Ten Reasons Small Businesses Should Monitor Online Reputation

Thursday, 4 Mar 2010

The advance in social media Web sites like Facebook, MySpace, YouTube and Flickr have made it exceedingly easy for consumers to publish their opinions and experiences online for all to see and read. Content published on the internet is recorded and cached for infinity. For this reason, the need for social media monitoring is an important to-do for any small business owner. And monitoring social media does not just mean keeping an eye on blogs. It should include checking for your company on video- and image-sharing sites and microblogging sites like Twitter, along with opinion and discussion forums.

Companies large and small invest in their brands through advertising, PR, marketing, product development, and customer service. It's essential to curate that investment by monitoring what is being said online, both positive and negative. Here are 10 specific reasons for online brand monitoring:

The complaint - Watch for posts complaining about your products or services, company, and staff. Catching something early means getting a chance to show how responsive you are.

The compliment - Compliments can come in many forms. It could be a congratulations message about a recent award. It could be a customer raving about the experience they just had with a product or with customer service. Social media compliments are the online equivalent of those old school references or testimonials of days past.

The expressed need - The best way to watch for expressed needs is to look for keywords often used to describe those needs. People shout out what they are doing and ask the general public for advice occasionally when they are about to make a purchase.

The competitor - If you are watching your industry and the keywords used to describe it you will probably be the first to know when a new competitor appears on the scene. From a competitive intelligence perspective you may also wish to be alerted any time a competitor's name is used.

The crowd - Topics will often pop up online that draw huge crowds from a page visits or commenting perspective. There is a lot to be learned in discussion threads, especially when they have the potential to affect your brand. Following the swarms can give you a better understanding of current sentiment and thinking towards a certain topic and who the players are that have opinions on it.

The influencer - Influencers within a space can carry a lot of weight. They gain there power either from the number of times they post on a topic, the number of people who link to their posts on a topic, the number of people gathering to comment and how engaged visitors to their posts become.

The crisis - Discussions happening in social media can serve as an early warning system before an issue goes mainstream. By using advanced tools you can observe new words popping more frequently about your brands. If you were an airline, as an example, the sudden appearance of the word 'cancellations'along with the words 'bad'and 'customer service'would immediate trigger a need to drill into the posts driving them. Tracking these 'crisis'words over time on a go forward basis would also then help gauge the effectiveness of any outreach campaigns to address the underlying issues.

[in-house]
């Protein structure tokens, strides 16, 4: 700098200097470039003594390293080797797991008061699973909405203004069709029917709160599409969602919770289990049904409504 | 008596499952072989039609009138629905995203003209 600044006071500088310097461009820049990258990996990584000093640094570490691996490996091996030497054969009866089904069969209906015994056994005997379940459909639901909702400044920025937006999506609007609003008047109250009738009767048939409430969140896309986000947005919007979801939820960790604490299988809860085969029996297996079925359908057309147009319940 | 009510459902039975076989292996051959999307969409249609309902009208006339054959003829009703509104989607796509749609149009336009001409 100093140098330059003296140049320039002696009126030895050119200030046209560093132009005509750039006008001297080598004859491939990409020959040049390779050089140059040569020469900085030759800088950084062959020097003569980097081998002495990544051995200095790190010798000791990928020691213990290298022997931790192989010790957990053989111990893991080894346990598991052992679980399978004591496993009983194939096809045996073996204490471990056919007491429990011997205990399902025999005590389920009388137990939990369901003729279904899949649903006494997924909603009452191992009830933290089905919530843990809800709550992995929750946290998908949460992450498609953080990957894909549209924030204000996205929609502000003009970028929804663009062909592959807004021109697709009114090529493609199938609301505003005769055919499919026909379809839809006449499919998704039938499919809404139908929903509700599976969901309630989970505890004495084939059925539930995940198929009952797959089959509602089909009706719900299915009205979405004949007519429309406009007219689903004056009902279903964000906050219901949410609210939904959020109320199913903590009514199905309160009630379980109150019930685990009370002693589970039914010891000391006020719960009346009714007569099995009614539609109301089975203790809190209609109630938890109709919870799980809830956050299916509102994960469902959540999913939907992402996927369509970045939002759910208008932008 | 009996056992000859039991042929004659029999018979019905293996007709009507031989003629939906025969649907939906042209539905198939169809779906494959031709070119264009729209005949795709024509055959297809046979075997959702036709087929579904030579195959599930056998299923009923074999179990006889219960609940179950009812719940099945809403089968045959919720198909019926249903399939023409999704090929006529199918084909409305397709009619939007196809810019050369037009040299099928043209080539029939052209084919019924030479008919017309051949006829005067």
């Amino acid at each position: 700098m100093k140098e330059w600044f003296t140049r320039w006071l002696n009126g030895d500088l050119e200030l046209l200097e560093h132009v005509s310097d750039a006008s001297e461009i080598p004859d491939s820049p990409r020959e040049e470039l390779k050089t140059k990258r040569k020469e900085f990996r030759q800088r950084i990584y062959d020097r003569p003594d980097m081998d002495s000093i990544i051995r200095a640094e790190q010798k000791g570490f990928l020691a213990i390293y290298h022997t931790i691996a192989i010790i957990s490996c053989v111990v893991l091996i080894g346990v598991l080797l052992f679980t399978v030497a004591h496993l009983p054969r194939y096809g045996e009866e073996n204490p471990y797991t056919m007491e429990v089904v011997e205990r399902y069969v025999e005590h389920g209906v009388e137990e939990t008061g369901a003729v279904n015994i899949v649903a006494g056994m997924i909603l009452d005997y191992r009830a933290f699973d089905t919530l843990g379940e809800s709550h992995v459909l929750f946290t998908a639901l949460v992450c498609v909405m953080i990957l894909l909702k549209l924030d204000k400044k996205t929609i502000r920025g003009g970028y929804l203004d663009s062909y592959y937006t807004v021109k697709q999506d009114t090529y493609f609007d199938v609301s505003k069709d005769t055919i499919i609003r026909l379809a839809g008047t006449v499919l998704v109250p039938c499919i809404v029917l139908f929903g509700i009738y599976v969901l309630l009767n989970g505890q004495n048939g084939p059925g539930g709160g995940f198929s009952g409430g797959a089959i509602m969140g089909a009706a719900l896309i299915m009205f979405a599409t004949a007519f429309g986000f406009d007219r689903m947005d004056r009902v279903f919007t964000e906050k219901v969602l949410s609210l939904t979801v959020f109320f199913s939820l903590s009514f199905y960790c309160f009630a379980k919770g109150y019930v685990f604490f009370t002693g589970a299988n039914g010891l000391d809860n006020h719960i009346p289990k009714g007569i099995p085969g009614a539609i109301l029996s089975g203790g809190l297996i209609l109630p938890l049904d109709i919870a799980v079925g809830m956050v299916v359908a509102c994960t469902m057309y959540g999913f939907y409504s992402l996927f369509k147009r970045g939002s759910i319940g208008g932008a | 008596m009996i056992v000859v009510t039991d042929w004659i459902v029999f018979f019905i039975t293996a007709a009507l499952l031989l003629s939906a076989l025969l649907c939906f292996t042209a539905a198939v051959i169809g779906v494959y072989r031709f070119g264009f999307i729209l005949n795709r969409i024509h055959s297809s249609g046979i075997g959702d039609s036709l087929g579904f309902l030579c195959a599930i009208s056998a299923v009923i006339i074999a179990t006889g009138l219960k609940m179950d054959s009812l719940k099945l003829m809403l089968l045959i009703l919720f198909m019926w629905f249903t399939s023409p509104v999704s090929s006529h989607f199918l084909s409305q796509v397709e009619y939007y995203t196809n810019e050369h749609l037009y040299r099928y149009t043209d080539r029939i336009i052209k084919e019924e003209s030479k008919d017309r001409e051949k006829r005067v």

The ROI - There has been a lot of buzz lately on how to successful measure online marketing and outreach campaigns. Much of the focus has centered around the topic of engagement. While a universal engagement metric has yet to be agreed upon there are still a number of effective ways to measure engagement and ROI in general. Track the mentions of a brand in user-generated content before, during and after a campaign. Isolate positive words associated with a particular brand and gauge the number of times they were used over a period of time.

The audit - A brand is the sum of all conversations and is no longer completely controlled by the corporation. By analyzing social media a corporation or agency can score a brand's overall user sentiment, determine which words are commonly associated with it, understand which competitors rank closest in buzz or online mentions, uncover which sites are advocates, and rank which social media channels contain more discussion versus others.

The thread - Following discussions using keywords associated with it can help bridge the thread across all types of social media. This thread would then appear as a connected conversation for easy analysis.

Customers, prospects, and peers are discussing your small business brand, your industry, and your competitors right now in social media, with or without you. Unfortunately, choosing not to listen doesn't make those conversations go away. Actively listening, whether it is with Google Alerts or advanced social media monitoring tools like Radian6, means protecting your small business brand reputation, discovering opportunities, staying competititive, and avoiding runaway crises.

[1] Ten Reasons Small Businesses Should Monitor Online Reputation,

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